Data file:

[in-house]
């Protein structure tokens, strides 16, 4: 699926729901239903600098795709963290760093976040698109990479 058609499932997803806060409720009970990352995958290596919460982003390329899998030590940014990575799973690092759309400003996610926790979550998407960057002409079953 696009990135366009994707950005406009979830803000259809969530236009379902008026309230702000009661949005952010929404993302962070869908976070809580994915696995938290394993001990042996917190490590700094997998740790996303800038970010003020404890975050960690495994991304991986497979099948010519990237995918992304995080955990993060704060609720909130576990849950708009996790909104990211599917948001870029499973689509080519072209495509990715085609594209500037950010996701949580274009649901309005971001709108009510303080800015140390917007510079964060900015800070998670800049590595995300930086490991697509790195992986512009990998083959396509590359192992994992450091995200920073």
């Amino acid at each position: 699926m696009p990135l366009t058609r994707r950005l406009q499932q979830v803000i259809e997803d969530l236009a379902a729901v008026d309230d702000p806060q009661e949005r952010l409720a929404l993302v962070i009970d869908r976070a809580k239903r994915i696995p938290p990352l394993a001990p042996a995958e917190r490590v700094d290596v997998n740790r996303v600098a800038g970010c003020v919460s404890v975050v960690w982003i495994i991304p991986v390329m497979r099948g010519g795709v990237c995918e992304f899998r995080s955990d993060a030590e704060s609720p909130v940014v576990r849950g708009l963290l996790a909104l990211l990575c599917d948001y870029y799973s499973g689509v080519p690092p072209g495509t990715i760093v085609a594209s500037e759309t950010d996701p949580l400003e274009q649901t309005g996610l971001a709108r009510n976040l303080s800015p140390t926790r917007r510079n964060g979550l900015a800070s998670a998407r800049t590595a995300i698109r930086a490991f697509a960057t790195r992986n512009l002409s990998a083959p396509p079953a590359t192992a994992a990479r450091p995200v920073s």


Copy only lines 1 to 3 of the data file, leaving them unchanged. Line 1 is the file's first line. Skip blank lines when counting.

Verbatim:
[in-house]
């Protein structure tokens, strides 16, 4: 699926729901239903600098795709963290760093976040698109990479 058609499932997803806060409720009970990352995958290596919460982003390329899998030590940014990575799973690092759309400003996610926790979550998407960057002409079953 696009990135366009994707950005406009979830803000259809969530236009379902008026309230702000009661949005952010929404993302962070869908976070809580994915696995938290394993001990042996917190490590700094997998740790996303800038970010003020404890975050960690495994991304991986497979099948010519990237995918992304995080955990993060704060609720909130576990849950708009996790909104990211599917948001870029499973689509080519072209495509990715085609594209500037950010996701949580274009649901309005971001709108009510303080800015140390917007510079964060900015800070998670800049590595995300930086490991697509790195992986512009990998083959396509590359192992994992450091995200920073």
């Amino acid at each position: 699926m696009p990135l366009t058609r994707r950005l406009q499932q979830v803000i259809e997803d969530l236009a379902a729901v008026d309230d702000p806060q009661e949005r952010l409720a929404l993302v962070i009970d869908r976070a809580k239903r994915i696995p938290p990352l394993a001990p042996a995958e917190r490590v700094d290596v997998n740790r996303v600098a800038g970010c003020v919460s404890v975050v960690w982003i495994i991304p991986v390329m497979r099948g010519g795709v990237c995918e992304f899998r995080s955990d993060a030590e704060s609720p909130v940014v576990r849950g708009l963290l996790a909104l990211l990575c599917d948001y870029y799973s499973g689509v080519p690092p072209g495509t990715i760093v085609a594209s500037e759309t950010d996701p949580l400003e274009q649901t309005g996610l971001a709108r009510n976040l303080s800015p140390t926790r917007r510079n964060g979550l900015a800070s998670a998407r800049t590595a995300i698109r930086a490991f697509a960057t790195r992986n512009l002409s990998a083959p396509p079953a590359t192992a994992a990479r450091p995200v920073s």